Chapter 15 - Clinical Corner

Your patient is a 35-year-old male who presents with a history of infections. These infections are due primarily to staphylococcal and streptococcal pathogens. His blood work shows a high titer of antibody against staphylococci and streptococci but he is currently infected with a strain of Neisseria. Further evaluation of his blood work indicates he has no titer against these organisms and also that he has little to no C3 protein in his blood. As part of his history he has told you that his father was also prone to repeated infections.

A. How will you explain his situation to him?

B. Should he be put on broad-spectrum antibiotics?

C. What do you tell him if he asks whether he will continue to have repeated infections?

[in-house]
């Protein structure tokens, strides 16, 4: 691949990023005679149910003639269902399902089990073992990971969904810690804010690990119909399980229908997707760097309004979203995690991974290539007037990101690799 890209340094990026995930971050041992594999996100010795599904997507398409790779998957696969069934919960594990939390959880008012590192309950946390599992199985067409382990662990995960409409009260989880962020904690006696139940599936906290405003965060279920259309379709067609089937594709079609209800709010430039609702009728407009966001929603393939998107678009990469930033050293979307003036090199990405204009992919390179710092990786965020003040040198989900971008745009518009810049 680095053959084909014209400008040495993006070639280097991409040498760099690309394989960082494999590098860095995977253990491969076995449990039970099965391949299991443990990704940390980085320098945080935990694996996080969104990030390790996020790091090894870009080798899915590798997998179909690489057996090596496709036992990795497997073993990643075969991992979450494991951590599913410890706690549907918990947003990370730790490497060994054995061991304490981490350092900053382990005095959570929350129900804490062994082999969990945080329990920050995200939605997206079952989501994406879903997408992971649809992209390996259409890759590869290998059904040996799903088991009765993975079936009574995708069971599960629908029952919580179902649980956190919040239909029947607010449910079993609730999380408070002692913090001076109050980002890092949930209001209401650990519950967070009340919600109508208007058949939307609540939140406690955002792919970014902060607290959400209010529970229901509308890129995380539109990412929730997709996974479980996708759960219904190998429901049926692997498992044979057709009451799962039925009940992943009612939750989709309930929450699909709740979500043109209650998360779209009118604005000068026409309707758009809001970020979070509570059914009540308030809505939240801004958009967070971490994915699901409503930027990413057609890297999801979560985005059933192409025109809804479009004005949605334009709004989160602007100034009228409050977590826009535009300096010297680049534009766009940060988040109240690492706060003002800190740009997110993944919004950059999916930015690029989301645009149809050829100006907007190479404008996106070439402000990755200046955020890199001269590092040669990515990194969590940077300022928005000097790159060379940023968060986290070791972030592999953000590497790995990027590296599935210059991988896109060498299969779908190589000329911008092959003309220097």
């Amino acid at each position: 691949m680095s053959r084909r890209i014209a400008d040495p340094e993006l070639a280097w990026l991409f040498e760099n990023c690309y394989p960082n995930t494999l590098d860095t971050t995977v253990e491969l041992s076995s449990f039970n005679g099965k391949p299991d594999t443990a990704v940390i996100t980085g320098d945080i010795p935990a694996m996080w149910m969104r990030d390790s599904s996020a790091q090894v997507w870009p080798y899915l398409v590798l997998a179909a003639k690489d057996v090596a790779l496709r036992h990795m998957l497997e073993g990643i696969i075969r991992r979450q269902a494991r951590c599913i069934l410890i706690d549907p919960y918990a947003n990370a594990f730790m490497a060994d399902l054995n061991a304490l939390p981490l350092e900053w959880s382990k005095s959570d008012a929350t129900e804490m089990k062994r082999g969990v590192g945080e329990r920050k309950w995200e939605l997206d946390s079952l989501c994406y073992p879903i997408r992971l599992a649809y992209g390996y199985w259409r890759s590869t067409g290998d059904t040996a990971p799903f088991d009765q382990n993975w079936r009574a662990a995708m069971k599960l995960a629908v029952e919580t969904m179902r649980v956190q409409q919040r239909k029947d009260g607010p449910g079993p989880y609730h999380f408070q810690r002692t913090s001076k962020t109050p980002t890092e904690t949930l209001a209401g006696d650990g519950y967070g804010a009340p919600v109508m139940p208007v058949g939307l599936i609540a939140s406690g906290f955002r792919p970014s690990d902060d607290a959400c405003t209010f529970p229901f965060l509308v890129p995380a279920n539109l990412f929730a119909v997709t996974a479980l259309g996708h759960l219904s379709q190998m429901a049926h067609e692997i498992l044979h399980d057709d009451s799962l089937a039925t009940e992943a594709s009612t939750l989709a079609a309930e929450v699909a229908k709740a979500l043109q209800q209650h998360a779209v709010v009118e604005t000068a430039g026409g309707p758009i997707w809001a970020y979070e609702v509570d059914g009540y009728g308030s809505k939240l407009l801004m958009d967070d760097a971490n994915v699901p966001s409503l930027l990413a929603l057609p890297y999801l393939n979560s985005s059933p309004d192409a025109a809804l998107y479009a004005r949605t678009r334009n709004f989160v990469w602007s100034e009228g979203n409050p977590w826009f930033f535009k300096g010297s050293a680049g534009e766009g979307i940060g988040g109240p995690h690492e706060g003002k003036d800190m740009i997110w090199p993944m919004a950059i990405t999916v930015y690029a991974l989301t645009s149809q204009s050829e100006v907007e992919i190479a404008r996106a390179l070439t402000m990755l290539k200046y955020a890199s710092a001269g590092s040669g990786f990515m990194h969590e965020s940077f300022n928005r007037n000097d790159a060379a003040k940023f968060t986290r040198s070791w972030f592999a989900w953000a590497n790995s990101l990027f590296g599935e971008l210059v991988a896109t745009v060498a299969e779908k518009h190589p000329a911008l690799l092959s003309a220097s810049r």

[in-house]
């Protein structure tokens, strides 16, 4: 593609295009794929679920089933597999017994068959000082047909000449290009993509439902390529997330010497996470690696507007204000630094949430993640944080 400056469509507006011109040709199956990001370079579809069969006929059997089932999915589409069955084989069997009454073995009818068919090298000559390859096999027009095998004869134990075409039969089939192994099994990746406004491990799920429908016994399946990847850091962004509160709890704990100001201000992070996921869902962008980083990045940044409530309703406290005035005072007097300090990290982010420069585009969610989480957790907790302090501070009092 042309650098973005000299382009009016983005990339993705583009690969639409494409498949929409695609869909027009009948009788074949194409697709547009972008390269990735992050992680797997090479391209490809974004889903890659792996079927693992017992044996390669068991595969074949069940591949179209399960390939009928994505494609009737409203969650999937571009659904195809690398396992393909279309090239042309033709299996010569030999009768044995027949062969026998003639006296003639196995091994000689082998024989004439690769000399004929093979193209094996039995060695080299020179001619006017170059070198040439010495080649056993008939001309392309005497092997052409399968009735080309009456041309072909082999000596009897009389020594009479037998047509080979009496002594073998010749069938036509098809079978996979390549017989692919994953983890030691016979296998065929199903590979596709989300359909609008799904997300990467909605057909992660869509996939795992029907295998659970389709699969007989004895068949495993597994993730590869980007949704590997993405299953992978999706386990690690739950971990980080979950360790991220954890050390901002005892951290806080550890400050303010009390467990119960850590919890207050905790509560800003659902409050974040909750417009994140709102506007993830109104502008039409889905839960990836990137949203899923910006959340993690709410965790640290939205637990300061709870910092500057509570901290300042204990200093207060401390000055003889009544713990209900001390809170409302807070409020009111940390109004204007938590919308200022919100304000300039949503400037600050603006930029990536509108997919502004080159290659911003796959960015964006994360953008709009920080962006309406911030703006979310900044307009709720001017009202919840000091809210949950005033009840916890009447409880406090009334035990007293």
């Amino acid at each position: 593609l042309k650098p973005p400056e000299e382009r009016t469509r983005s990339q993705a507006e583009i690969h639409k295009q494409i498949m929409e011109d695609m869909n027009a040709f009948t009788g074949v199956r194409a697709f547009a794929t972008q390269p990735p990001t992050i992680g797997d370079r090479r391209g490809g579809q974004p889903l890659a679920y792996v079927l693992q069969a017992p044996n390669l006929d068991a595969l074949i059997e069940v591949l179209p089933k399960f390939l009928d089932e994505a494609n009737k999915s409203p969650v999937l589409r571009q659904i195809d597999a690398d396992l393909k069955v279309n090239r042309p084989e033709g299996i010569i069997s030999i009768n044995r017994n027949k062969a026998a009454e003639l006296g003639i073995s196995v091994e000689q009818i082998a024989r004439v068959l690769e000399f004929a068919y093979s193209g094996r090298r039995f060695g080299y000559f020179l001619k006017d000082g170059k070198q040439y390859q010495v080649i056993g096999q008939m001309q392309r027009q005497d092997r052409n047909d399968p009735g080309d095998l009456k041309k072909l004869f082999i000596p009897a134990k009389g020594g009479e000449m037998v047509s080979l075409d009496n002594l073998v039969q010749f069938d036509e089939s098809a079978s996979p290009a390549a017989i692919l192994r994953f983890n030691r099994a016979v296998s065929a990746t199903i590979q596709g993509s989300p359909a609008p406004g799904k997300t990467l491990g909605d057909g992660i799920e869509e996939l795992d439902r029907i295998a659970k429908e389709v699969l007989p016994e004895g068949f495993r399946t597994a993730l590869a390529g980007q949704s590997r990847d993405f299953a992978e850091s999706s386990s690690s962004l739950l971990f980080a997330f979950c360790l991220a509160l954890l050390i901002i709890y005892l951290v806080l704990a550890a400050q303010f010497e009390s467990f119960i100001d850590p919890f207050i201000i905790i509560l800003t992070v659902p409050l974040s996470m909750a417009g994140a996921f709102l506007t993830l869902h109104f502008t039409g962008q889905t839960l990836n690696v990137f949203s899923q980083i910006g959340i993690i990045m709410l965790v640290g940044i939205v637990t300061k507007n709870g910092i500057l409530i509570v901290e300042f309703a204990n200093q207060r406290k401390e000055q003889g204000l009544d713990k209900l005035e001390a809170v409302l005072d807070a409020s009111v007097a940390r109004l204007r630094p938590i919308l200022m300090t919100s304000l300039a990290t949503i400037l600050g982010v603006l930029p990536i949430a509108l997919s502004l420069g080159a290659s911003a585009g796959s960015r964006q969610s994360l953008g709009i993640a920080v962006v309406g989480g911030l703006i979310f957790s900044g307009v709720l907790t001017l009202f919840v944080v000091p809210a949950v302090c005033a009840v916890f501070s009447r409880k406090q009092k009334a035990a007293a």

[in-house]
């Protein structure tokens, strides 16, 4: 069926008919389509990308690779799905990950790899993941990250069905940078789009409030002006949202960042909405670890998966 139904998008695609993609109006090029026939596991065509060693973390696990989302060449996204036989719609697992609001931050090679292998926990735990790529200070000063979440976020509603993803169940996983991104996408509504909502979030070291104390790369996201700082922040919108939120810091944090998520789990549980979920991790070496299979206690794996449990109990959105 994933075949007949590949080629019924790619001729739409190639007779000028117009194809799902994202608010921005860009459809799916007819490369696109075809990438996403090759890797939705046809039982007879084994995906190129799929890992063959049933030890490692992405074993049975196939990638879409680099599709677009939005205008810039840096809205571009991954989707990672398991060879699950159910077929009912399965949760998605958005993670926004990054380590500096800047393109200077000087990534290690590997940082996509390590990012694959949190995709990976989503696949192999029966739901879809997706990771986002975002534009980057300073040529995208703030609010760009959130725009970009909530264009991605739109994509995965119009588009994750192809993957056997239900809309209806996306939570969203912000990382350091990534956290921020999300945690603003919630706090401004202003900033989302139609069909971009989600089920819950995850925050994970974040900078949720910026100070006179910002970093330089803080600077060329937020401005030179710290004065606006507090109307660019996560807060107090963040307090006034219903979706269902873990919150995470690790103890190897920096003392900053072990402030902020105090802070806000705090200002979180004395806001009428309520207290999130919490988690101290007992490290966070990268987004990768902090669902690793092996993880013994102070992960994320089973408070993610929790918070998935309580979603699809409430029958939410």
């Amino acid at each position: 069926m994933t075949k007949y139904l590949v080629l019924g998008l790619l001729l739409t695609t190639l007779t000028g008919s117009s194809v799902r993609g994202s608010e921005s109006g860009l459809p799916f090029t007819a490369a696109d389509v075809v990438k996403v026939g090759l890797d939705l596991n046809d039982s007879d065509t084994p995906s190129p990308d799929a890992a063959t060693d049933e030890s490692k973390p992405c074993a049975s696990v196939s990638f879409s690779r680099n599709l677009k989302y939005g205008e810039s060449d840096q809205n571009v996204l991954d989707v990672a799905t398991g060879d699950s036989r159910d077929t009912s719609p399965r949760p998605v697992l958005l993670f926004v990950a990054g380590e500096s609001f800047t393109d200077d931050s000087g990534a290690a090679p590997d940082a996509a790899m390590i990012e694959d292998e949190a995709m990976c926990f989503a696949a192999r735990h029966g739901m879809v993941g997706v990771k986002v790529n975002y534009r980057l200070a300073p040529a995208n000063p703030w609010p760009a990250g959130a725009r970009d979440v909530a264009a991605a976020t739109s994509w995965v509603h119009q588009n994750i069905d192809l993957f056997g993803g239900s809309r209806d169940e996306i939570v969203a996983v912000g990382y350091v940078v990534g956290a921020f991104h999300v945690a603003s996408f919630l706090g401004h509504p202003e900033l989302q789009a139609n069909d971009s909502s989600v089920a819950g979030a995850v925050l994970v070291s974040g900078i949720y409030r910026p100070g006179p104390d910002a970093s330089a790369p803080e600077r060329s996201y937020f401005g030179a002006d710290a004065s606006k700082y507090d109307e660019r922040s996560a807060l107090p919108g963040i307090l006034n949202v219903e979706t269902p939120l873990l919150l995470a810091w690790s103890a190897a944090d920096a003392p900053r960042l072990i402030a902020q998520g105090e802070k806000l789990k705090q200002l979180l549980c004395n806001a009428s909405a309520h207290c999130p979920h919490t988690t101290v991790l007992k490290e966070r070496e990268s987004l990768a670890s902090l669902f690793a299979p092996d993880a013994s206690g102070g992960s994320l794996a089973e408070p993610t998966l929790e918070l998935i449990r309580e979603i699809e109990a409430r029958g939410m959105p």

Mr. Edison is recovering from a kidney infection. He has been receiving antibiotic therapy and his symptoms have diminished markedly. He has returned to the clinic because he has noticed blood in his urine. The doctor tells Mr. Edison that in some cases the response to an infection can have side effects that are as bad as the infection. After the doctor has left, Mr. Edison asks you to explain what the doctor meant.

A. What would you tell him?

B. Which of the innate responses would be the most involved in this?